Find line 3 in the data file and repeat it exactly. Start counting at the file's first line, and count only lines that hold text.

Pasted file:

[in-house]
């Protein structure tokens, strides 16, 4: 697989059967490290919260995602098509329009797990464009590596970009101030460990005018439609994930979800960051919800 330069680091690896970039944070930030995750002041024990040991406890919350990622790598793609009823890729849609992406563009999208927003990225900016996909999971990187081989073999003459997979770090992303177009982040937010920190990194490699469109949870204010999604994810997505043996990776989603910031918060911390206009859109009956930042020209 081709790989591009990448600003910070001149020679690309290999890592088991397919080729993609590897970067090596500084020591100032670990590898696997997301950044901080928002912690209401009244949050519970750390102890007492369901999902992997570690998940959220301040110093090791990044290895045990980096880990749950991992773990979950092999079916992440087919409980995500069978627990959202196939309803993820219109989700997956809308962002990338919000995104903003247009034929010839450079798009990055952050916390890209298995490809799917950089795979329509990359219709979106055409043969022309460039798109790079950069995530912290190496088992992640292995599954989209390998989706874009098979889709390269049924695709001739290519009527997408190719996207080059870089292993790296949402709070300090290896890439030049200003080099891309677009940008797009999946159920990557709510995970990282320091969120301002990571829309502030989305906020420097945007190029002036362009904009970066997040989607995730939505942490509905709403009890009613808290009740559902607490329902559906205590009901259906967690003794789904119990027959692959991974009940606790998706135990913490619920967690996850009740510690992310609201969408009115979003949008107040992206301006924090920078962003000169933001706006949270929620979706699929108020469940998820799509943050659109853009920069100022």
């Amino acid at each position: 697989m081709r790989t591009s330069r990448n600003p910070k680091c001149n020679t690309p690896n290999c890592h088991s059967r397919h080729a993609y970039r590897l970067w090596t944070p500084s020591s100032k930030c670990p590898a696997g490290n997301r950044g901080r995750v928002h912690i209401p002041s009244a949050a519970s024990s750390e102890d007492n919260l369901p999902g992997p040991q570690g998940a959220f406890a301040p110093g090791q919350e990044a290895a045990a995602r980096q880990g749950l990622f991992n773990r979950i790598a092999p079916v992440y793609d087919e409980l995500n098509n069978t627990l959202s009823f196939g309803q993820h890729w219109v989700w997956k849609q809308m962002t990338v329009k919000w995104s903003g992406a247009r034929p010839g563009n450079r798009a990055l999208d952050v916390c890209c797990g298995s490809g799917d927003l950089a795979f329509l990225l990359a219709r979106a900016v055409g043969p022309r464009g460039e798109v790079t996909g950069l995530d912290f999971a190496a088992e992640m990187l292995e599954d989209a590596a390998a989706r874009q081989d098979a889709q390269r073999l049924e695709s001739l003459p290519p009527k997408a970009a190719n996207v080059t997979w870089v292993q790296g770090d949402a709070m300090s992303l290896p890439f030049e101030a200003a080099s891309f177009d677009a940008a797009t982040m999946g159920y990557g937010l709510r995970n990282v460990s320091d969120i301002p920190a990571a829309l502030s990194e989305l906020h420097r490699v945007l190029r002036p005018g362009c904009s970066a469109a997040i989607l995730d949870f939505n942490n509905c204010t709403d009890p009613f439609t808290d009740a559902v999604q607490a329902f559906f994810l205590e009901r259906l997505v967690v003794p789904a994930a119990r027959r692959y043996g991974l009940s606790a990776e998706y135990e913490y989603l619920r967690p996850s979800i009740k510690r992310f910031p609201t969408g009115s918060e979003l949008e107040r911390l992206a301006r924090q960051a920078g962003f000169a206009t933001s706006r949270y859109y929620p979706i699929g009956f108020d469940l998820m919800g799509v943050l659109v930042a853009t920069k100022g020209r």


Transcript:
């Amino acid at each position: 697989m081709r790989t591009s330069r990448n600003p910070k680091c001149n020679t690309p690896n290999c890592h088991s059967r397919h080729a993609y970039r590897l970067w090596t944070p500084s020591s100032k930030c670990p590898a696997g490290n997301r950044g901080r995750v928002h912690i209401p002041s009244a949050a519970s024990s750390e102890d007492n919260l369901p999902g992997p040991q570690g998940a959220f406890a301040p110093g090791q919350e990044a290895a045990a995602r980096q880990g749950l990622f991992n773990r979950i790598a092999p079916v992440y793609d087919e409980l995500n098509n069978t627990l959202s009823f196939g309803q993820h890729w219109v989700w997956k849609q809308m962002t990338v329009k919000w995104s903003g992406a247009r034929p010839g563009n450079r798009a990055l999208d952050v916390c890209c797990g298995s490809g799917d927003l950089a795979f329509l990225l990359a219709r979106a900016v055409g043969p022309r464009g460039e798109v790079t996909g950069l995530d912290f999971a190496a088992e992640m990187l292995e599954d989209a590596a390998a989706r874009q081989d098979a889709q390269r073999l049924e695709s001739l003459p290519p009527k997408a970009a190719n996207v080059t997979w870089v292993q790296g770090d949402a709070m300090s992303l290896p890439f030049e101030a200003a080099s891309f177009d677009a940008a797009t982040m999946g159920y990557g937010l709510r995970n990282v460990s320091d969120i301002p920190a990571a829309l502030s990194e989305l906020h420097r490699v945007l190029r002036p005018g362009c904009s970066a469109a997040i989607l995730d949870f939505n942490n509905c204010t709403d009890p009613f439609t808290d009740a559902v999604q607490a329902f559906f994810l205590e009901r259906l997505v967690v003794p789904a994930a119990r027959r692959y043996g991974l009940s606790a990776e998706y135990e913490y989603l619920r967690p996850s979800i009740k510690r992310f910031p609201t969408g009115s918060e979003l949008e107040r911390l992206a301006r924090q960051a920078g962003f000169a206009t933001s706006r949270y859109y929620p979706i699929g009956f108020d469940l998820m919800g799509v943050l659109v930042a853009t920069k100022g020209r």